That's sports for you. Each year, a handful of unknowns step up, making for some exciting story lines but wreaking havoc on the fantasy landscape, where us owners have to make the difficult decisions of whether the player is for real or only a short-term success story. The 2006-07 hockey season, like the many before it, has seen its share of no-names off to hot starts, but which of them are for real and which should be sell-high candidates? Taking a look at the top 100 on the Player Rater, I'll make the "keep" or "trade" calls for you:
Niklas Backstrom, G, Wild: For a guy who was fortunate to earn the backup role to Manny Fernandez entering the season, Backstrom has sure made the decision look good so far, ranking third in the league in goals-against average (2.05). And with Fernandez mired in a terrible slump, losing six of his last eight starts, Backstrom has been getting more chances of late to either earn the starting job, or at least a share of it. Still, while Backstrom has been one of the better backups/fantasy spot starters to date, he's nevertheless an inexperienced, occasionally shaky performer, as evidenced by his 30.0 shootout percentage, one of the worst in the NHL. Don't get too caught up in his hot streak. Trade!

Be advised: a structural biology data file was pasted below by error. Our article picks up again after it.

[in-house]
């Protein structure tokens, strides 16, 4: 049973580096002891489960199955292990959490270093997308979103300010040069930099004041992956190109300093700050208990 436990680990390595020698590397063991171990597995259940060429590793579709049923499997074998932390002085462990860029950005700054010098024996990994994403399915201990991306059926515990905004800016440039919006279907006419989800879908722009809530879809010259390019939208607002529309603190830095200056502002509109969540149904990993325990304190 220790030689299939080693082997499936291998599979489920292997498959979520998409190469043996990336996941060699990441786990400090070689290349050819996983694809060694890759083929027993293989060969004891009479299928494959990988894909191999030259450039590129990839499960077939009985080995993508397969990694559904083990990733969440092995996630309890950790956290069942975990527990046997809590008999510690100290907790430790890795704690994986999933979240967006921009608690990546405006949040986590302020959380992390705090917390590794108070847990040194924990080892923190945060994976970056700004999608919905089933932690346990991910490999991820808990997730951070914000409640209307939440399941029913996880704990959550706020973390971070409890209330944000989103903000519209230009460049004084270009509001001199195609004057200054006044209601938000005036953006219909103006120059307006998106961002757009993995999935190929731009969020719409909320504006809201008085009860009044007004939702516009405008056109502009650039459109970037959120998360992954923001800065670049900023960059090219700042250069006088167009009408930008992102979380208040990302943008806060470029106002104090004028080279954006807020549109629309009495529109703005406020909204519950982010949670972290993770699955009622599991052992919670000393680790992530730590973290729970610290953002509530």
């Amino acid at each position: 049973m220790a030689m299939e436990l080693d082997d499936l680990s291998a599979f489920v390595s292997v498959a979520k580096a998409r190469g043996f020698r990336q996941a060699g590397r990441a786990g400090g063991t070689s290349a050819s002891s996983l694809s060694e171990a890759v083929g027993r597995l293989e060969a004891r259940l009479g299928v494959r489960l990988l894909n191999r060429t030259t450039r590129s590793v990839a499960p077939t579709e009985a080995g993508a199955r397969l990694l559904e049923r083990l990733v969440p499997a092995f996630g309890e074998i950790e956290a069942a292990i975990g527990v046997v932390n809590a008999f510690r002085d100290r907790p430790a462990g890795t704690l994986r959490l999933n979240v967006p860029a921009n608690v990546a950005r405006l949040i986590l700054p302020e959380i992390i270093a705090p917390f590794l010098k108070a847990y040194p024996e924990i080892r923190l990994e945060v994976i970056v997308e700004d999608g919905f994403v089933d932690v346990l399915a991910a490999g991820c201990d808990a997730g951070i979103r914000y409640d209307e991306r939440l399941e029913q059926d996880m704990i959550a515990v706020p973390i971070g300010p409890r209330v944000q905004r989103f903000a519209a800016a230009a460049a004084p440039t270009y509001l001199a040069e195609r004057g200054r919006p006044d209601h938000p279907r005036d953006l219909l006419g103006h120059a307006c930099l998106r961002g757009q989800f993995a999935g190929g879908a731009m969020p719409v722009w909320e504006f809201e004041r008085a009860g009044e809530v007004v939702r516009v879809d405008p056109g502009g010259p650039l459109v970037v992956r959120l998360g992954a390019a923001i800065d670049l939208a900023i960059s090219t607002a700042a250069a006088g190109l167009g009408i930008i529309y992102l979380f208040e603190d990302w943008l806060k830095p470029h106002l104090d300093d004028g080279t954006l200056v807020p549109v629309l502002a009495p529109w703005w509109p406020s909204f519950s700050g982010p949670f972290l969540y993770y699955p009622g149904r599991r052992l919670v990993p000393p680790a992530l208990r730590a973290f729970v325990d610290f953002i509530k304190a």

Michael Cammalleri, F, Kings: Look at his team -- the Kings aren't considered by most a playoff-caliber squad -- and Cammalleri might appear a long-term risk for fantasy. But while Los Angeles might not provide him much in the way of support, the fourth-year player has all the skills of a future team leader, and he's extremely important to the offensive attack already. Even though plus/minus could be an issue for Cammalleri, look at his power-play numbers -- 11 of his 24 points have come there -- and you'll see why he should keep getting the prime scoring chances needed to be a solid starter. Keep!